Some of the most interesting products at Macworld New York were to be found on the fringes of the expo and in small, sometimes overlooked, booths. In scouring the show floor, we found several companies that make intriguing products worth a mention.
Main Street Softworks
were demonstrating the power of MCVE running on the new Mac OS X operating system.
MCVE is a scalable credit card processing engine designed to handle credit card authorizations and transactions that is also certified to support major clearing house protocols. MCVE creates a direct connection from websites or Point of Sale (POS) computers to end credit processors thus minimizing both errors and time associated with modern credit card authorization systems. Additionally, MCVE allows the retailers to retain and distribute current merchant accounts.
MCVE provides a stable and secure system by conforming to POSIX standards and implementing “light weight threaded” processes to speed and protect all transactions. Also, MCVE offers simultaneous support of multiple modems, merchant accounts and processors with minimal CPU usage and maximum efficiency, according to Brad House, lead developer for Main Street Softworks.
was showing glare reduction devices for digital cameras, digital camcorders, LCD screens, desktops, laptops, TV and video monitors, as well as studio viewfinders. The company’s sunshade technology is designed to allow both the home electronics consumer and the film/video professional to use their equipment in bright light or outdoors.
was displaying JobOrder Business Process Management Software, a system for the design, advertising, engineering and consulting companies. JobOrder offers a cross-platform, client-server solution for estimating, time and expense tracking, activity and resource scheduling, invoicing, accounting and reporting.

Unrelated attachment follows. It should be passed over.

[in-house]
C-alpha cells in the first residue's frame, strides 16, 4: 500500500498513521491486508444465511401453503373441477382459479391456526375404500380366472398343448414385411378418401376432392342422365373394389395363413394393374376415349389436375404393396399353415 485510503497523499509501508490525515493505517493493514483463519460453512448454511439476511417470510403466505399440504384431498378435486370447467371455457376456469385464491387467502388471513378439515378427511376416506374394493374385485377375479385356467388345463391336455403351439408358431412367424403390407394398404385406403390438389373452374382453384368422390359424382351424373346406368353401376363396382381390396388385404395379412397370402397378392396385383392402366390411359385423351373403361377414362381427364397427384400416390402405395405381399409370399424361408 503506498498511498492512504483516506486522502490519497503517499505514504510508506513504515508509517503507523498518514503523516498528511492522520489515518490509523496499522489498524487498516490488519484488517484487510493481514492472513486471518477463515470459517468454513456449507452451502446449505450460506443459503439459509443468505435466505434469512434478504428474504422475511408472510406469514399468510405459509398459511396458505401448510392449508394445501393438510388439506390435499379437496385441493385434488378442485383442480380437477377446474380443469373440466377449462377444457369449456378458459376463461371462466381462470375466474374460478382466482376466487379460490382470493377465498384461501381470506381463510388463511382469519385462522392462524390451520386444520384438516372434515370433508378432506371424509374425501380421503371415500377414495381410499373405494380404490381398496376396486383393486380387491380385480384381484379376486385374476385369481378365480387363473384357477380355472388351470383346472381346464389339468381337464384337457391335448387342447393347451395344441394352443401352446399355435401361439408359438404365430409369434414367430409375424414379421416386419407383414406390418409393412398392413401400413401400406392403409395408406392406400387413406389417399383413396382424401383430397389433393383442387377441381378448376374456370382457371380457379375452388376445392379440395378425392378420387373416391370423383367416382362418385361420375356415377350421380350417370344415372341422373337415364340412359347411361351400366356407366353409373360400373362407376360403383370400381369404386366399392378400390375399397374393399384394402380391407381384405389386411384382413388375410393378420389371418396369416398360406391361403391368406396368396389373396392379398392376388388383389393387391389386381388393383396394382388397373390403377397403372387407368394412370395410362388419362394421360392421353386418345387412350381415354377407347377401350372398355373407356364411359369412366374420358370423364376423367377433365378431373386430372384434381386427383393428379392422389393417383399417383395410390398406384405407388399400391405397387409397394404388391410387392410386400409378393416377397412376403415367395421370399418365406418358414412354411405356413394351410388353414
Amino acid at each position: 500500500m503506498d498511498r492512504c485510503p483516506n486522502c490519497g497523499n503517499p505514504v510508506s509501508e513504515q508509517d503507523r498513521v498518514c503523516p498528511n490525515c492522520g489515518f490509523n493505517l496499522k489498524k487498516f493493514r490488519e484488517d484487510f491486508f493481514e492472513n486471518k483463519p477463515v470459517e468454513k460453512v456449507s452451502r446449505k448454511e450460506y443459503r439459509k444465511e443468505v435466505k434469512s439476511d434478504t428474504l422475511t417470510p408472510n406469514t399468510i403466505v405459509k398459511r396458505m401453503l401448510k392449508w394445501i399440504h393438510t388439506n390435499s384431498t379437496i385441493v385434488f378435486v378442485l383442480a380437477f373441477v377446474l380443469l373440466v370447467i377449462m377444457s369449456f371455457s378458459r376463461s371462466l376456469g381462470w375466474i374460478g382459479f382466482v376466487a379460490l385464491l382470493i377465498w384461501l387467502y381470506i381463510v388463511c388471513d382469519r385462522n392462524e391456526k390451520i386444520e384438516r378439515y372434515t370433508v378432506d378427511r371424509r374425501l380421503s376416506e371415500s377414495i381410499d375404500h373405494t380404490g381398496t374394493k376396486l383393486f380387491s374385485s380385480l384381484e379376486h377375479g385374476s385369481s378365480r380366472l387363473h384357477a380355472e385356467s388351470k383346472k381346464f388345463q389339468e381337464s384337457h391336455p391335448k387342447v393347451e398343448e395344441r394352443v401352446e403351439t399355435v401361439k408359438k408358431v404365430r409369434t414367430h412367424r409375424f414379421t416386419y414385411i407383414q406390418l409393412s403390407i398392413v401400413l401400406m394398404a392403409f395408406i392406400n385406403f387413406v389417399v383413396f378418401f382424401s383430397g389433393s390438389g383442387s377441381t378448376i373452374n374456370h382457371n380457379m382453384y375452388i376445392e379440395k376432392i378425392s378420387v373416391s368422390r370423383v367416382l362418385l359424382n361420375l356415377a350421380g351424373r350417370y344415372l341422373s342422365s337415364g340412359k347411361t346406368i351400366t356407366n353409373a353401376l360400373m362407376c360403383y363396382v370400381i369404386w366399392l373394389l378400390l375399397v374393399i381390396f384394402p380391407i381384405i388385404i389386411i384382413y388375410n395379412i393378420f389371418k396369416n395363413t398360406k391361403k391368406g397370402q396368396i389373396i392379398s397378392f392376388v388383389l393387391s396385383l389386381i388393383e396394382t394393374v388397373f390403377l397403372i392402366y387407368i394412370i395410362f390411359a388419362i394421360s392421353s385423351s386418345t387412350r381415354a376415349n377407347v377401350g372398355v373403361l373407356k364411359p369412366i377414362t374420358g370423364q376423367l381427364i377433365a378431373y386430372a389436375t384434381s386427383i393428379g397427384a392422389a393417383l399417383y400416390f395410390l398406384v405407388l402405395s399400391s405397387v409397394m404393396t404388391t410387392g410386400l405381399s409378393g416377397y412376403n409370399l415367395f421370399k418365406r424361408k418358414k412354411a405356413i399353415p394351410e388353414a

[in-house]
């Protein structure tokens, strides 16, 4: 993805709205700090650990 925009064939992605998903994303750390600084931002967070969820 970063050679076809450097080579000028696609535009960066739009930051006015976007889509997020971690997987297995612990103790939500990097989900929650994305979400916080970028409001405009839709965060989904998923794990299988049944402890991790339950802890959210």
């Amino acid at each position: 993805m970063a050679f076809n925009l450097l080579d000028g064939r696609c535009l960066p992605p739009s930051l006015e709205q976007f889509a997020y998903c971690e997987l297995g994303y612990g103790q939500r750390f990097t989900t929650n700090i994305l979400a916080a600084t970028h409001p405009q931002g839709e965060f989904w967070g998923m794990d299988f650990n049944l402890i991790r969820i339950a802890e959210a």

was showcasing GollyGee Blocks, a 3D kids program. Youngsters can build stuff with it. They can use regular block shapes to build towering skyscrapers or futuristic space stations, or throw a few animals in the scene and make a farm. Kids can use GollyGee Blocks to spin things around, stretch them out or twist and turn them to their hearts’ content.
was selling a line of laptop and computer screen cleaners. They were even offering the iKlear Apple Polish Kit for Apple desktop and laptop systems.
wowed MWNY attendees with its LittleFingers keyboard, which is specially designed for children to use at home or in the classroom. It’s available as a keyboard with separate number pad or as a combination keyboard with built-in trackball. The combination keyboard and trackball is designed to eliminate the need for a separate mouse. Academic pricing is US$49.95 for the keyboard/numeric keypad combo and $69.95 for the keyboard/trackball combo.
Griffin Technology, from my hometown of Nashville, was displaying its entire line of products: the iMic, for USB audio input and output; the PowerWave, the USB audio amplifier and interface; the PowerMate, a USB audio control and input device; iMate, a universal ADB to USB adapter; G4Port, a serial solution for G3s and the Cube; vSync, a video adapter for connecting older monitors to new G4s; and more.
SoftMac XPress from
lets you copy and store Mac files on your PC. Or run Mac software on Windows.
had an interesting widget on view: a USB cellular phone charger.